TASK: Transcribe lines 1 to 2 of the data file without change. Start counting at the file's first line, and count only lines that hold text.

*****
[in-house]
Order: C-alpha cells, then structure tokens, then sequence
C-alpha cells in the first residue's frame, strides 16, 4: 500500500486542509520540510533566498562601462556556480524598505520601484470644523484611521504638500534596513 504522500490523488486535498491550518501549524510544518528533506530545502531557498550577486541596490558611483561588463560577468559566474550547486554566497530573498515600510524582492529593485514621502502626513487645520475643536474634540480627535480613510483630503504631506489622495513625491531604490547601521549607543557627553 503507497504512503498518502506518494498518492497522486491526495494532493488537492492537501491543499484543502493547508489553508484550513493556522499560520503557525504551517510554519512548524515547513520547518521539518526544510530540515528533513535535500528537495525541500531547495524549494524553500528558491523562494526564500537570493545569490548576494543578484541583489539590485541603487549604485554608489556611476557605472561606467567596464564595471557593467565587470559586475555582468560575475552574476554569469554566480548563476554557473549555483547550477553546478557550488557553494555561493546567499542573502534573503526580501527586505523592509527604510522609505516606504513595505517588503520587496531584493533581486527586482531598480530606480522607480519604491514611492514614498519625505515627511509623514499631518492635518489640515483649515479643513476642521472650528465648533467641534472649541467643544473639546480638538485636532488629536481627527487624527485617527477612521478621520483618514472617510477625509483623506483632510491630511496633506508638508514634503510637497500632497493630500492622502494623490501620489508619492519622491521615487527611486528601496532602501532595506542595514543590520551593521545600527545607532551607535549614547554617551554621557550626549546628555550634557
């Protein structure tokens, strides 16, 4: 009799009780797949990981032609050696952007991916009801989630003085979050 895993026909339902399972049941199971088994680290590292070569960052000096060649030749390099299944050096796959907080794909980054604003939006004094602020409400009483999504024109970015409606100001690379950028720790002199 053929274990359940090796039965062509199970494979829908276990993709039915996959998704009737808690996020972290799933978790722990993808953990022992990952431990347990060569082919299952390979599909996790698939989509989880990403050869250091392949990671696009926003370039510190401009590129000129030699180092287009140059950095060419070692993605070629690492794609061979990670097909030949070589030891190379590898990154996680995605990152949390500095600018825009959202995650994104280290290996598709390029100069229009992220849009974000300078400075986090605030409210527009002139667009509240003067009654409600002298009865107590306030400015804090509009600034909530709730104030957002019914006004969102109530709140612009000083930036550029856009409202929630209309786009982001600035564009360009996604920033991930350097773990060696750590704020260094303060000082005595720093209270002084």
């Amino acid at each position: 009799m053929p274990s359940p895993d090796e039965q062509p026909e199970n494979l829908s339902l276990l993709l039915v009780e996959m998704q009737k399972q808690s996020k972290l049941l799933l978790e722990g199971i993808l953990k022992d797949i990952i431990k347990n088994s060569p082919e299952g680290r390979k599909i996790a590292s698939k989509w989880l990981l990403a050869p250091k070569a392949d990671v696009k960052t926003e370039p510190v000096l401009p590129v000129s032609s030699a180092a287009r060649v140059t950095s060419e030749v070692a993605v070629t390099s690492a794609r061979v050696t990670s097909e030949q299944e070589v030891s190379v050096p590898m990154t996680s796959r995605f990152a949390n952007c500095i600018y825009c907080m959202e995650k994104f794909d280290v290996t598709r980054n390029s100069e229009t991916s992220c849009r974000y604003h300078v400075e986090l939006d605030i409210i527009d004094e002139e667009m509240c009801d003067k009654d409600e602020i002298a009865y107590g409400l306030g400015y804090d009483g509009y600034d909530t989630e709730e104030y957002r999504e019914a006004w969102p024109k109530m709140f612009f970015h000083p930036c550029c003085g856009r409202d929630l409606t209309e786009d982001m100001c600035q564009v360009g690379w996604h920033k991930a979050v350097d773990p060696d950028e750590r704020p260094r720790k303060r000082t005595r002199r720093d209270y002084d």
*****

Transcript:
[in-house]
Order: C-alpha cells, then structure tokens, then sequence